Oil and Gas
The Future Prospects of the Oil and Gas Industry… and Where EVs Come In
Recently, I wrote about the Permian Basin and how a lack of pipeline infrastructure is keeping crude oil stuck there. I also mentioned that the oil industry needs more storage in Cushing, Oklahoma.
But there’s even more to the story…
Oil companies, large and small, have a rapidly growing problem: electric vehicles.
EVs are the fastest-growing segment of the automotive industry. Nearly every vehicle manufacturer on the planet has plans to transition to EV production.
That’s not good for the sale of gasoline and diesel.
There’s no question that renewable energy and EVs are driving a massive disruption in the energy sector. I’ve been writing about this for nearly a decade, and it’s finally coming to pass.
Of course, there will always be a need for some oil and gas for those industries (airlines, plastics, etc.) that can’t do without them. But the reality is that 70% of all oil consumed in the U.S. is used for transportation. And 45%, or about 9 million barrels per day, is gobbled up by personal vehicles.
That number is going to rapidly shrink as the number of EVs in the U.S. increases. So is the ultimate peak of oil demand just around the corner?
The answer may be a little clearer when we take a look at what Big Oil is doing.
Big Oil’s Big Move
A number of oil companies see the writing on the wall with the rise in EV sales.
Perhaps no oil company is taking the energy transition more seriously than Royal Dutch Shell (NYSE: RDS-A), the world’s No. 2 oil explorer.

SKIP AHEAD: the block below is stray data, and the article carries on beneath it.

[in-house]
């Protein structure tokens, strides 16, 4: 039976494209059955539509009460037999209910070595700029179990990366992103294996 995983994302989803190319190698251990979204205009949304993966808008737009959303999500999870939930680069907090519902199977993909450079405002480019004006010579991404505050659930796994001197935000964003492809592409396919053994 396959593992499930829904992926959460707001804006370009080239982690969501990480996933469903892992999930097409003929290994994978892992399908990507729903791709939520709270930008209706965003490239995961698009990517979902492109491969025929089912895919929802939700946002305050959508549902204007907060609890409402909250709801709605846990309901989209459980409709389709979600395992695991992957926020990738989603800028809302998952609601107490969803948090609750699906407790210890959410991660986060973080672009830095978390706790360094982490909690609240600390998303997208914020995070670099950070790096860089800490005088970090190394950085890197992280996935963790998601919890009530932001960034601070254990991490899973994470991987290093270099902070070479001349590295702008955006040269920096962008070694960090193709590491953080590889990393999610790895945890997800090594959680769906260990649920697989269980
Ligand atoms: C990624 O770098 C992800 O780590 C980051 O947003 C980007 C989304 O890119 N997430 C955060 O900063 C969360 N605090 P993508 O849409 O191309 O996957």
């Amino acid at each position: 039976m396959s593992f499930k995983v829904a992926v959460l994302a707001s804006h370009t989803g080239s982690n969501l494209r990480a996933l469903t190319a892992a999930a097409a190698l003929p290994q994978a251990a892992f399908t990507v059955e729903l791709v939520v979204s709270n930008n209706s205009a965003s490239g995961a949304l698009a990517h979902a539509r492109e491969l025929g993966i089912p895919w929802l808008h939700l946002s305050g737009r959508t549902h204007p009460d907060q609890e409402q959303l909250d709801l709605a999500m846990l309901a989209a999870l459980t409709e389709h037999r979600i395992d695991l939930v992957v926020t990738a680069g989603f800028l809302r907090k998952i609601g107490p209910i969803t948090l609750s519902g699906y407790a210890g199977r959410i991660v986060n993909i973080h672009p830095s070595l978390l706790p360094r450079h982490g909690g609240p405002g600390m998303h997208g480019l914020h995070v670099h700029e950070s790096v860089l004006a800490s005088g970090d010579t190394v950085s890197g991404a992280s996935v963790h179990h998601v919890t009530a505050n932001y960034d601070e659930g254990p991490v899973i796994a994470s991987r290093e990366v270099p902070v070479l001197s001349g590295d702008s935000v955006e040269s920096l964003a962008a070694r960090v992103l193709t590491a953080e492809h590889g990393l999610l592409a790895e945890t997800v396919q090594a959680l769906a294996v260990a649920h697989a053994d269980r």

It formed a new division called Integrated Gas and New Energies. And if its new director, Maarten Wetselaar, has his way, Shell will become the largest power company in the world in a decade or so.
In a recent Bloomberg interview, he said, “We are not interested in the power business because we like what we saw in the last 20 years; we are interested because we think we like what we see in the next 20 years.”
Shell hopes to generate returns of 8% to 12% annually. That’s a lofty goal, especially in what has historically been a very low-margin business.
But the coming shift to electric transportation isn’t the only thing driving Shell’s decision.
In 2016, Norway was the first country to announce a ban on the sale of vehicles with internal combustion engines by 2025.
The country is home to only 5 million people, but it’s also home to a $1 trillion-plus sovereign wealth fund – the world’s largest. And that fund has big investments in most of the world’s publicly traded oil companies.
But maybe not for long.
Norway’s finance ministry told its fund managers to start getting rid of its oil and gas holdings.
Like Norway, governments across Europe are pressuring oil companies to recognize the shift away from oil and gas. They want to protect their investments.
Shell isn’t the only one listening. Other big companies are also trying to rapidly transition away from the oil and gas business.
BP (NYSE: BP) purchased the largest EV charging company in the U.K. a year ago.
Total SA (NYSE: TOT) has investments in solar and wind. It also wants to be an electricity provider, as evidenced by its purchase of French power company Direct Énergie.
Hold Your Horses
It all sounds great… until you look at the numbers.
Shell’s $1 billion-per-year investment in new energy solutions is less than 10% of its annual capital budget.
The efforts of Total and BP amount to little more than toe-dipping into uncharted waters. And investors are placing higher degrees of risk around the transition to clean energy.
Still, I like where Shell is going. With an annual dividend yield of 5.89%, it’s one of the best performers in the Big Oil sector.
Big Oil may be a good investment yet… if it can adapt early enough.
I think the transition will happen faster than anyone realizes.
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